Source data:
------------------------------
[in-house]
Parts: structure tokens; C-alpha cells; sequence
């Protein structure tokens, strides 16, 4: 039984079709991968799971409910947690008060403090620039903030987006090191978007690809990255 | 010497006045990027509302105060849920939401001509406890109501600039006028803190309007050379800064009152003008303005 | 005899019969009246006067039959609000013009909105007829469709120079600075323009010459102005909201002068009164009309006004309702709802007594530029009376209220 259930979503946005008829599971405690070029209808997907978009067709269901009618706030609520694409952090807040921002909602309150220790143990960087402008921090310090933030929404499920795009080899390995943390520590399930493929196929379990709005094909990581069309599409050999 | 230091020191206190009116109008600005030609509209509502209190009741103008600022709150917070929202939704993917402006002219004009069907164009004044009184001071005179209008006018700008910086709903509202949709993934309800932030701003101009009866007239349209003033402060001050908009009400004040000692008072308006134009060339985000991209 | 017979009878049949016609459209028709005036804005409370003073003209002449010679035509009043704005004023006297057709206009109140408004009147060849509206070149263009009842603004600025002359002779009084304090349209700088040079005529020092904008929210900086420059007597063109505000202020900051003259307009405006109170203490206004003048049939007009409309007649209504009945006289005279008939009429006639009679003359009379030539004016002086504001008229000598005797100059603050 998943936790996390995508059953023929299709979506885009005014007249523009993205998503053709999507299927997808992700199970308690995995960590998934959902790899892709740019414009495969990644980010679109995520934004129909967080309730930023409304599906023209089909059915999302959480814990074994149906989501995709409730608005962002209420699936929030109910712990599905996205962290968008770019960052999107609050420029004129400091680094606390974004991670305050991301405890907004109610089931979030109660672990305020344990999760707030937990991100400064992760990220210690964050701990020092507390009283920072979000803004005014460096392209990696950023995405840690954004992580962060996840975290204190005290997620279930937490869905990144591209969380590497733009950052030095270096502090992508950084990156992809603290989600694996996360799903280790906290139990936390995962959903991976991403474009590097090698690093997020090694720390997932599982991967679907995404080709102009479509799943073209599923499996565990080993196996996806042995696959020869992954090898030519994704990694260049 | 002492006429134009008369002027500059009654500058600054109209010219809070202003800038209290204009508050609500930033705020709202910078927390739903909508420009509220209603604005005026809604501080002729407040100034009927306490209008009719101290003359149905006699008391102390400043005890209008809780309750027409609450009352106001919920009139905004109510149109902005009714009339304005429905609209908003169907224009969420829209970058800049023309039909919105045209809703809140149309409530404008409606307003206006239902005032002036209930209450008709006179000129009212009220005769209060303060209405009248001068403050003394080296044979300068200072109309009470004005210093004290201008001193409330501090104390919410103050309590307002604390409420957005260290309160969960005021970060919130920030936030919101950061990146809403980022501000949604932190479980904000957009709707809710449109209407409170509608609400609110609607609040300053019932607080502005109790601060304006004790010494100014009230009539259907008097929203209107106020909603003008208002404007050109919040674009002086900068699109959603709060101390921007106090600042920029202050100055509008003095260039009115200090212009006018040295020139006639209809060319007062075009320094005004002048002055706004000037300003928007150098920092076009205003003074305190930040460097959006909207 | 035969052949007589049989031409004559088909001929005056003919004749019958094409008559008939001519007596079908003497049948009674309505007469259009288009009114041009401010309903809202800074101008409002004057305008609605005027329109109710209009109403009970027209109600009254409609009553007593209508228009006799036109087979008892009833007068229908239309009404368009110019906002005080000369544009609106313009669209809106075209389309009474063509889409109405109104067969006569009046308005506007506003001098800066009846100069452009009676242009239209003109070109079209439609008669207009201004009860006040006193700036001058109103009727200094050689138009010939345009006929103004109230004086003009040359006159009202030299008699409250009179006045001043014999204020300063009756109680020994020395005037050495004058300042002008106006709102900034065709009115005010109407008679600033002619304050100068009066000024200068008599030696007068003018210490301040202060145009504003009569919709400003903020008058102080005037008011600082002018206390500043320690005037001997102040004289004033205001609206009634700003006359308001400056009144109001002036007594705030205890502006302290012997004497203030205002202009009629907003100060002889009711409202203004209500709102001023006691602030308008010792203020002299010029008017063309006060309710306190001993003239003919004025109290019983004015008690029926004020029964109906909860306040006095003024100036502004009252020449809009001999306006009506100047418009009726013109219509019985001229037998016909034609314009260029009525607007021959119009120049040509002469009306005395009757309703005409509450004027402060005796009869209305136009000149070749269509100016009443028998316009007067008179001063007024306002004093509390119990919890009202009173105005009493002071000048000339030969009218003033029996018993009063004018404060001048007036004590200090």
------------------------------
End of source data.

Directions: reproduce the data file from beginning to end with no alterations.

[in-house]
Parts: structure tokens; C-alpha cells; sequence
């Protein structure tokens, strides 16, 4: 039984079709991968799971409910947690008060403090620039903030987006090191978007690809990255 | 010497006045990027509302105060849920939401001509406890109501600039006028803190309007050379800064009152003008303005 | 005899019969009246006067039959609000013009909105007829469709120079600075323009010459102005909201002068009164009309006004309702709802007594530029009376209220 259930979503946005008829599971405690070029209808997907978009067709269901009618706030609520694409952090807040921002909602309150220790143990960087402008921090310090933030929404499920795009080899390995943390520590399930493929196929379990709005094909990581069309599409050999 | 230091020191206190009116109008600005030609509209509502209190009741103008600022709150917070929202939704993917402006002219004009069907164009004044009184001071005179209008006018700008910086709903509202949709993934309800932030701003101009009866007239349209003033402060001050908009009400004040000692008072308006134009060339985000991209 | 017979009878049949016609459209028709005036804005409370003073003209002449010679035509009043704005004023006297057709206009109140408004009147060849509206070149263009009842603004600025002359002779009084304090349209700088040079005529020092904008929210900086420059007597063109505000202020900051003259307009405006109170203490206004003048049939007009409309007649209504009945006289005279008939009429006639009679003359009379030539004016002086504001008229000598005797100059603050 998943936790996390995508059953023929299709979506885009005014007249523009993205998503053709999507299927997808992700199970308690995995960590998934959902790899892709740019414009495969990644980010679109995520934004129909967080309730930023409304599906023209089909059915999302959480814990074994149906989501995709409730608005962002209420699936929030109910712990599905996205962290968008770019960052999107609050420029004129400091680094606390974004991670305050991301405890907004109610089931979030109660672990305020344990999760707030937990991100400064992760990220210690964050701990020092507390009283920072979000803004005014460096392209990696950023995405840690954004992580962060996840975290204190005290997620279930937490869905990144591209969380590497733009950052030095270096502090992508950084990156992809603290989600694996996360799903280790906290139990936390995962959903991976991403474009590097090698690093997020090694720390997932599982991967679907995404080709102009479509799943073209599923499996565990080993196996996806042995696959020869992954090898030519994704990694260049 | 002492006429134009008369002027500059009654500058600054109209010219809070202003800038209290204009508050609500930033705020709202910078927390739903909508420009509220209603604005005026809604501080002729407040100034009927306490209008009719101290003359149905006699008391102390400043005890209008809780309750027409609450009352106001919920009139905004109510149109902005009714009339304005429905609209908003169907224009969420829209970058800049023309039909919105045209809703809140149309409530404008409606307003206006239902005032002036209930209450008709006179000129009212009220005769209060303060209405009248001068403050003394080296044979300068200072109309009470004005210093004290201008001193409330501090104390919410103050309590307002604390409420957005260290309160969960005021970060919130920030936030919101950061990146809403980022501000949604932190479980904000957009709707809710449109209407409170509608609400609110609607609040300053019932607080502005109790601060304006004790010494100014009230009539259907008097929203209107106020909603003008208002404007050109919040674009002086900068699109959603709060101390921007106090600042920029202050100055509008003095260039009115200090212009006018040295020139006639209809060319007062075009320094005004002048002055706004000037300003928007150098920092076009205003003074305190930040460097959006909207 | 035969052949007589049989031409004559088909001929005056003919004749019958094409008559008939001519007596079908003497049948009674309505007469259009288009009114041009401010309903809202800074101008409002004057305008609605005027329109109710209009109403009970027209109600009254409609009553007593209508228009006799036109087979008892009833007068229908239309009404368009110019906002005080000369544009609106313009669209809106075209389309009474063509889409109405109104067969006569009046308005506007506003001098800066009846100069452009009676242009239209003109070109079209439609008669207009201004009860006040006193700036001058109103009727200094050689138009010939345009006929103004109230004086003009040359006159009202030299008699409250009179006045001043014999204020300063009756109680020994020395005037050495004058300042002008106006709102900034065709009115005010109407008679600033002619304050100068009066000024200068008599030696007068003018210490301040202060145009504003009569919709400003903020008058102080005037008011600082002018206390500043320690005037001997102040004289004033205001609206009634700003006359308001400056009144109001002036007594705030205890502006302290012997004497203030205002202009009629907003100060002889009711409202203004209500709102001023006691602030308008010792203020002299010029008017063309006060309710306190001993003239003919004025109290019983004015008690029926004020029964109906909860306040006095003024100036502004009252020449809009001999306006009506100047418009009726013109219509019985001229037998016909034609314009260029009525607007021959119009120049040509002469009306005395009757309703005409509450004027402060005796009869209305136009000149070749269509100016009443028998316009007067008179001063007024306002004093509390119990919890009202009173105005009493002071000048000339030969009218003033029996018993009063004018404060001048007036004590200090």